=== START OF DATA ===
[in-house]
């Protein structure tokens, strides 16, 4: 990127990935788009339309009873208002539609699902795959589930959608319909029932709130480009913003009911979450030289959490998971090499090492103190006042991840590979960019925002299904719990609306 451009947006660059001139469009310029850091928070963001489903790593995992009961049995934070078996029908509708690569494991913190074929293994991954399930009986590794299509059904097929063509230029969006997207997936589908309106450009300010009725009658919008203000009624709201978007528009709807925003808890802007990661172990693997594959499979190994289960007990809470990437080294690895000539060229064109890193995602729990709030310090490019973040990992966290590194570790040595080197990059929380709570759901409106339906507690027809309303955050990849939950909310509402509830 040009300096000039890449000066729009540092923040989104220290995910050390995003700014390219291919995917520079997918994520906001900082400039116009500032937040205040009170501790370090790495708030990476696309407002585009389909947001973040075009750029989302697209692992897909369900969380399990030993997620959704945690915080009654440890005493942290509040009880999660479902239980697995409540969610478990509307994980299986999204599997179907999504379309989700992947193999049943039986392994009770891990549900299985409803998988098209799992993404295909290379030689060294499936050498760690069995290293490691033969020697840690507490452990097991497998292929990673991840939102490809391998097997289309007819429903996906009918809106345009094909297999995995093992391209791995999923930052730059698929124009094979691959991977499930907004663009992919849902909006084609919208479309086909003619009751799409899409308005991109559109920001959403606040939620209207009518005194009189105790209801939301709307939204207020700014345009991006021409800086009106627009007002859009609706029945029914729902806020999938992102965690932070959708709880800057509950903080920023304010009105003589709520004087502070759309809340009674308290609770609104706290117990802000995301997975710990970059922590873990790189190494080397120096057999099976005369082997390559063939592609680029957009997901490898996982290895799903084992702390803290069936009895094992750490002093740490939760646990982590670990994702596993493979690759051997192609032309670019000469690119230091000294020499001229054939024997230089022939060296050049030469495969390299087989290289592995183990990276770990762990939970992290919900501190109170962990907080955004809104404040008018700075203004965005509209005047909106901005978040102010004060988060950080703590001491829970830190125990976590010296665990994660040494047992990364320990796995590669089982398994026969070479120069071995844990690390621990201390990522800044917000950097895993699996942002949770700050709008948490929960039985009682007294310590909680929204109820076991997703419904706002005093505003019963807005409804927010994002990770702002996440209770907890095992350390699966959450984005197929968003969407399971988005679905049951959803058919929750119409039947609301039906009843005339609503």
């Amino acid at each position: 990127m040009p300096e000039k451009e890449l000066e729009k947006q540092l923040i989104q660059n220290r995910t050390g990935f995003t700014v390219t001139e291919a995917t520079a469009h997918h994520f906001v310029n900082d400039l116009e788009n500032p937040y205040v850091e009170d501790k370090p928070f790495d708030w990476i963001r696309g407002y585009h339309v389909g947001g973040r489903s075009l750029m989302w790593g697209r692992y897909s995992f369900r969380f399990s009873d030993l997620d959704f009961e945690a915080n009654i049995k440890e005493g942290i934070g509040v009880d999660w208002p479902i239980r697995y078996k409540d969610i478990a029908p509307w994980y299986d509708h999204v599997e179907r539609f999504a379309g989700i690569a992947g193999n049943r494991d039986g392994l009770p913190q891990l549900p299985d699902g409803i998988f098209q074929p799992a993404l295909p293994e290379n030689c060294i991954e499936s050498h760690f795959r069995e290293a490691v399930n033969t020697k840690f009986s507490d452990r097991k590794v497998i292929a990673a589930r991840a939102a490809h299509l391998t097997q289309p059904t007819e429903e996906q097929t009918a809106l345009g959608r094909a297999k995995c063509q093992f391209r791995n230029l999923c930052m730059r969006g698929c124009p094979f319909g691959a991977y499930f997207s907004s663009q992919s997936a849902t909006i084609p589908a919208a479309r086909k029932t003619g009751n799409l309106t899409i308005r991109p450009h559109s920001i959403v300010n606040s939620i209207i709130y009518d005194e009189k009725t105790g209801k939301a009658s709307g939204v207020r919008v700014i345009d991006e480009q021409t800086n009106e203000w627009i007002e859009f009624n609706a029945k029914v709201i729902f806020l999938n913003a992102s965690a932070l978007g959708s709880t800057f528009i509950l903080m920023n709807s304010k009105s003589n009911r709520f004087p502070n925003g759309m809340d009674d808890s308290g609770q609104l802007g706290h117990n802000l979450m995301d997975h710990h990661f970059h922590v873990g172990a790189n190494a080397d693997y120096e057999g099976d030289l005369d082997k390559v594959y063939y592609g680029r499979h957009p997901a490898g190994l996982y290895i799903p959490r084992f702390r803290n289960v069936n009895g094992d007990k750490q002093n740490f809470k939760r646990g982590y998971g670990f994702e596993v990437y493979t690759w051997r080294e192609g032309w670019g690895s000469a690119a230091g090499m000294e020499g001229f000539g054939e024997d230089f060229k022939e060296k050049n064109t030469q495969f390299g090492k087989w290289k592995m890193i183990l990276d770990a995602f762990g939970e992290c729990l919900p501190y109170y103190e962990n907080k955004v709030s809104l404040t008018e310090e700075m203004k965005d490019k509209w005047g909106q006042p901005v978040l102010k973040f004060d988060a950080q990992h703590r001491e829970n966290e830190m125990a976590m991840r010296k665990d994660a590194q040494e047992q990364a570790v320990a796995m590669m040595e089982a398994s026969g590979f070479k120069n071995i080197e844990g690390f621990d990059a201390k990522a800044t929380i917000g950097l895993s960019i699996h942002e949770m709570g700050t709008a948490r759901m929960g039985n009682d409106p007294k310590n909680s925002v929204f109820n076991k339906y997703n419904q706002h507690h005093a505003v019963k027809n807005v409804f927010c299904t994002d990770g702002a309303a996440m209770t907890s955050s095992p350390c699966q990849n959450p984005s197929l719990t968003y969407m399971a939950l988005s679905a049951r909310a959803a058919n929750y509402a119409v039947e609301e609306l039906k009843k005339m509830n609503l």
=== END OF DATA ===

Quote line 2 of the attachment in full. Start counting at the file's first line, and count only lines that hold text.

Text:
């Protein structure tokens, strides 16, 4: 990127990935788009339309009873208002539609699902795959589930959608319909029932709130480009913003009911979450030289959490998971090499090492103190006042991840590979960019925002299904719990609306 451009947006660059001139469009310029850091928070963001489903790593995992009961049995934070078996029908509708690569494991913190074929293994991954399930009986590794299509059904097929063509230029969006997207997936589908309106450009300010009725009658919008203000009624709201978007528009709807925003808890802007990661172990693997594959499979190994289960007990809470990437080294690895000539060229064109890193995602729990709030310090490019973040990992966290590194570790040595080197990059929380709570759901409106339906507690027809309303955050990849939950909310509402509830 040009300096000039890449000066729009540092923040989104220290995910050390995003700014390219291919995917520079997918994520906001900082400039116009500032937040205040009170501790370090790495708030990476696309407002585009389909947001973040075009750029989302697209692992897909369900969380399990030993997620959704945690915080009654440890005493942290509040009880999660479902239980697995409540969610478990509307994980299986999204599997179907999504379309989700992947193999049943039986392994009770891990549900299985409803998988098209799992993404295909290379030689060294499936050498760690069995290293490691033969020697840690507490452990097991497998292929990673991840939102490809391998097997289309007819429903996906009918809106345009094909297999995995093992391209791995999923930052730059698929124009094979691959991977499930907004663009992919849902909006084609919208479309086909003619009751799409899409308005991109559109920001959403606040939620209207009518005194009189105790209801939301709307939204207020700014345009991006021409800086009106627009007002859009609706029945029914729902806020999938992102965690932070959708709880800057509950903080920023304010009105003589709520004087502070759309809340009674308290609770609104706290117990802000995301997975710990970059922590873990790189190494080397120096057999099976005369082997390559063939592609680029957009997901490898996982290895799903084992702390803290069936009895094992750490002093740490939760646990982590670990994702596993493979690759051997192609032309670019000469690119230091000294020499001229054939024997230089022939060296050049030469495969390299087989290289592995183990990276770990762990939970992290919900501190109170962990907080955004809104404040008018700075203004965005509209005047909106901005978040102010004060988060950080703590001491829970830190125990976590010296665990994660040494047992990364320990796995590669089982398994026969070479120069071995844990690390621990201390990522800044917000950097895993699996942002949770700050709008948490929960039985009682007294310590909680929204109820076991997703419904706002005093505003019963807005409804927010994002990770702002996440209770907890095992350390699966959450984005197929968003969407399971988005679905049951959803058919929750119409039947609301039906009843005339609503």